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Thursday, 13 August 2009
Page: 7909

Mr OAKESHOTT (11:51 AM) —I rise to support this motion moved by the Attorney-General and to support the comments that have been made by all speakers in the debate so far. Yesterday was a day of confirmation and celebration of the 60th anniversary of the Geneva conventions. To start with one family anecdote, a nice surprise for me from yesterday’s celebration was the finding of a new relative in the Hon. Robert Tickner. As of yesterday, we have now established that we are cousins of some form, probably much to the shock of half my family and much to the pleasure of the other half.

For another reason I want to give another family anecdote, and that is that I am the grandson of someone who is probably a lot of the reason the Geneva conventions were established and we have them today. My grandfather was one of the five officers and 15 other ranks who survived to the end of the Sandakan death marches, as I have mentioned previously, and to the victory in the Pacific, on 15 August, 1945. However, two weeks after that date, on 27 August, those 20 individuals were murdered at the hands of their captors. They fell into the very difficult legal gap of not technically legally being prisoners of war yet not technically legally being able to be dealt with as civilians being murdered because documents at the end of the war were not technically signed until 2 September, so there was a very difficult window of about three weeks. I would have loved to have met my grandfather and I would hope he would have loved to have met me. And that is just one such example of someone falling into a legal trap at the end of the war: not technically a prisoner of war but not technically a civilian and therefore not able to be dealt with under international law.

But out of those end of Second World War situations we saw negotiations start and we saw good principles develop through the four Geneva conventions. And the very good words in article 27 of the fourth Geneva convention give some small solace, I hope, for families in similar situations to our family who are ask: what is the point of those deaths? The point of those deaths, in some small way, is that we now have some established international law that leaves no-one behind. So article 27 is important. It says:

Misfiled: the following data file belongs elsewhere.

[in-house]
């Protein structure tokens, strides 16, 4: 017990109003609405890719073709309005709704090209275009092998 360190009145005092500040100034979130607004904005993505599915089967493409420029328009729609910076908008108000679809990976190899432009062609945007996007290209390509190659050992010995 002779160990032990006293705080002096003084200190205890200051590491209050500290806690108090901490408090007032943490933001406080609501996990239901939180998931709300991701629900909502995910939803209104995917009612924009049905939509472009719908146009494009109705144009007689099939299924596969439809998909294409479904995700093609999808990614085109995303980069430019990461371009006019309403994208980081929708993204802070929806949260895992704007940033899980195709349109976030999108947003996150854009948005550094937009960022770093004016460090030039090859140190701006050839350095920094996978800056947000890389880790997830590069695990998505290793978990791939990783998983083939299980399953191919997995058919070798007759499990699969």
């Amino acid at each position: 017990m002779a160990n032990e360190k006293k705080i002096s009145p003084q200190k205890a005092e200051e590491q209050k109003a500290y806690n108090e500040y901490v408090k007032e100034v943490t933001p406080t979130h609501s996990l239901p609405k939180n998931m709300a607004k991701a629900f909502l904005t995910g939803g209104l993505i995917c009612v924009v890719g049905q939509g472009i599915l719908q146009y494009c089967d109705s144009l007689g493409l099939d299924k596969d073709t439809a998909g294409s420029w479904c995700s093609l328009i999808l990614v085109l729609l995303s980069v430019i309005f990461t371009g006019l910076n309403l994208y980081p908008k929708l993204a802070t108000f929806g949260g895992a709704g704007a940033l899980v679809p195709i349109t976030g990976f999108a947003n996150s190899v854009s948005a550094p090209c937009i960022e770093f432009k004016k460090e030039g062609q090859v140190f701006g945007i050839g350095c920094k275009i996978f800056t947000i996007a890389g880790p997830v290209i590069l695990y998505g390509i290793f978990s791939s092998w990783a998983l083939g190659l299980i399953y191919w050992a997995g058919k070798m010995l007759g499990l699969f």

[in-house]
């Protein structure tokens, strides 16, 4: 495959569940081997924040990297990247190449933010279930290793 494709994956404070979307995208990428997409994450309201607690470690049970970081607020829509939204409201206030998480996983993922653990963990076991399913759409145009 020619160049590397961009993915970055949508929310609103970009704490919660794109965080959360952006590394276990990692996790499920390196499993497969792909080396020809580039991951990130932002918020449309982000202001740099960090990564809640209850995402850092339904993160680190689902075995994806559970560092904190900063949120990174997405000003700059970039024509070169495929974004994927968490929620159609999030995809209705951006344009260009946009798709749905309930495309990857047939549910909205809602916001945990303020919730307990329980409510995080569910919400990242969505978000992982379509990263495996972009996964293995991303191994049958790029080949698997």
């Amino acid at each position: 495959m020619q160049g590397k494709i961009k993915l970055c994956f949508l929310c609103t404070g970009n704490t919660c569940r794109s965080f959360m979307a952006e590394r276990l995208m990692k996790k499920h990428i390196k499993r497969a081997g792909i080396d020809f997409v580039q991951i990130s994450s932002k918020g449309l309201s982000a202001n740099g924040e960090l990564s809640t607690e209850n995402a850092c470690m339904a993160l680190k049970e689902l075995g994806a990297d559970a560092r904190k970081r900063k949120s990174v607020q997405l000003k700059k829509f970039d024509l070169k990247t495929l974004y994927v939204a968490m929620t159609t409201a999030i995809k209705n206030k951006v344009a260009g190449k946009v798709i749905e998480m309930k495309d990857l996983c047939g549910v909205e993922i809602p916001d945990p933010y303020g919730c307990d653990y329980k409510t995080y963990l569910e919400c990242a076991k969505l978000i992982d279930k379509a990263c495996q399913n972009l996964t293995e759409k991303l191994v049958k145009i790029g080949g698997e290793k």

Protected persons are entitled, in all circumstances, to respect for their persons, their honour, their family rights, their religious convictions and practices, and their manners and customs. They shall at all times be humanely treated, and shall be protected especially against all acts of violence or threats thereof and against insults and public curiosity.

Women shall be especially protected against any attack on their honour, in particular against rape, enforced prostitution or any form of indecent assault.

Without prejudice to the provisions relating to their state of health, age and sex, all protected persons shall be treated with the same consideration by the Party to the conflict in whose power they are, without any adverse distinction based, in particular, on race, religion or political opinion.

These are good solid principles that I would hope every member of this place supports and, where possible, actively fights to protect and uphold. Whilst they are broad words—and quite often in international law we see words that are so broad that they can often be left to interpretation for the moment and really not achieve anything—I think what these four Geneva conventions over time have done, from way back in 1949, is set some broad principles which we have seen be defined by various courts of law and various international tribunals. From that slow evolution of the defining of these laws, I think today we have some really solid principles with some practical application. An example is the International Criminal Tribunal on the Former Yugoslavia, which has done some really good, sound definitions of what is and what is not a prisoner of war and all those difficult questions about—I think it is article 3—armed conflict within a sovereign nation, what is and what is not armed conflict and what does and does not fall under these Geneva conventions. I think these are now all starting to be defined and 60 years later we have a stronger document and a stronger set of principles than we had in 1949.